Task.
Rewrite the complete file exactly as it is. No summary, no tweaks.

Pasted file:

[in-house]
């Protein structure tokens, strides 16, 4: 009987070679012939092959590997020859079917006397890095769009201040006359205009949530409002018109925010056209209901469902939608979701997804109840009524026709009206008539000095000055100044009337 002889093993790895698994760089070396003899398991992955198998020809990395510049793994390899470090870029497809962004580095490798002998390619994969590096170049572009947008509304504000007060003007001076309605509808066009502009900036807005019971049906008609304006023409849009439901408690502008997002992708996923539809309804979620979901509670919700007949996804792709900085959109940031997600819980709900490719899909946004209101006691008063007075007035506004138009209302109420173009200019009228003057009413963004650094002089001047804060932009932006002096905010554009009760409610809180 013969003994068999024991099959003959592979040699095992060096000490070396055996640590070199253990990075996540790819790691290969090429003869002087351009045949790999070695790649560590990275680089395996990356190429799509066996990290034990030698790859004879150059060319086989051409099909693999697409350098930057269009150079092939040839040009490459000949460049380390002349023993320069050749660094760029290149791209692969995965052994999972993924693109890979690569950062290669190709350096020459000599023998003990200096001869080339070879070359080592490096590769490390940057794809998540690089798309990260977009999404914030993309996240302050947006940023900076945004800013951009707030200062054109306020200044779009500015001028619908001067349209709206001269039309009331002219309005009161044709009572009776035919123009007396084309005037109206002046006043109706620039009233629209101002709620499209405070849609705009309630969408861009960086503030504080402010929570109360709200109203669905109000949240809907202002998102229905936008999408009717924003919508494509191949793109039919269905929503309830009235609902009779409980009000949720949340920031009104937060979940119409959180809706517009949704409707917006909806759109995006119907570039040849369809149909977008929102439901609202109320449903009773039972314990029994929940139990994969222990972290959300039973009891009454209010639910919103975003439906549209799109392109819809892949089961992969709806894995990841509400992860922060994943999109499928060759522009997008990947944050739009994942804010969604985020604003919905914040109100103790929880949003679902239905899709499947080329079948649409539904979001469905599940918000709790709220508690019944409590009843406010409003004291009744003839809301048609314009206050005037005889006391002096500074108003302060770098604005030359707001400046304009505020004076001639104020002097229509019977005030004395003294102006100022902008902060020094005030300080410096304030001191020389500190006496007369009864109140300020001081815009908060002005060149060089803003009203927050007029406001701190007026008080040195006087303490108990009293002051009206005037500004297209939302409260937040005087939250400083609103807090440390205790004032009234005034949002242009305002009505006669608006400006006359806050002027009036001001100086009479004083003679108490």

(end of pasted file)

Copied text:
[in-house]
């Protein structure tokens, strides 16, 4: 009987070679012939092959590997020859079917006397890095769009201040006359205009949530409002018109925010056209209901469902939608979701997804109840009524026709009206008539000095000055100044009337 002889093993790895698994760089070396003899398991992955198998020809990395510049793994390899470090870029497809962004580095490798002998390619994969590096170049572009947008509304504000007060003007001076309605509808066009502009900036807005019971049906008609304006023409849009439901408690502008997002992708996923539809309804979620979901509670919700007949996804792709900085959109940031997600819980709900490719899909946004209101006691008063007075007035506004138009209302109420173009200019009228003057009413963004650094002089001047804060932009932006002096905010554009009760409610809180 013969003994068999024991099959003959592979040699095992060096000490070396055996640590070199253990990075996540790819790691290969090429003869002087351009045949790999070695790649560590990275680089395996990356190429799509066996990290034990030698790859004879150059060319086989051409099909693999697409350098930057269009150079092939040839040009490459000949460049380390002349023993320069050749660094760029290149791209692969995965052994999972993924693109890979690569950062290669190709350096020459000599023998003990200096001869080339070879070359080592490096590769490390940057794809998540690089798309990260977009999404914030993309996240302050947006940023900076945004800013951009707030200062054109306020200044779009500015001028619908001067349209709206001269039309009331002219309005009161044709009572009776035919123009007396084309005037109206002046006043109706620039009233629209101002709620499209405070849609705009309630969408861009960086503030504080402010929570109360709200109203669905109000949240809907202002998102229905936008999408009717924003919508494509191949793109039919269905929503309830009235609902009779409980009000949720949340920031009104937060979940119409959180809706517009949704409707917006909806759109995006119907570039040849369809149909977008929102439901609202109320449903009773039972314990029994929940139990994969222990972290959300039973009891009454209010639910919103975003439906549209799109392109819809892949089961992969709806894995990841509400992860922060994943999109499928060759522009997008990947944050739009994942804010969604985020604003919905914040109100103790929880949003679902239905899709499947080329079948649409539904979001469905599940918000709790709220508690019944409590009843406010409003004291009744003839809301048609314009206050005037005889006391002096500074108003302060770098604005030359707001400046304009505020004076001639104020002097229509019977005030004395003294102006100022902008902060020094005030300080410096304030001191020389500190006496007369009864109140300020001081815009908060002005060149060089803003009203927050007029406001701190007026008080040195006087303490108990009293002051009206005037500004297209939302409260937040005087939250400083609103807090440390205790004032009234005034949002242009305002009505006669608006400006006359806050002027009036001001100086009479004083003679108490």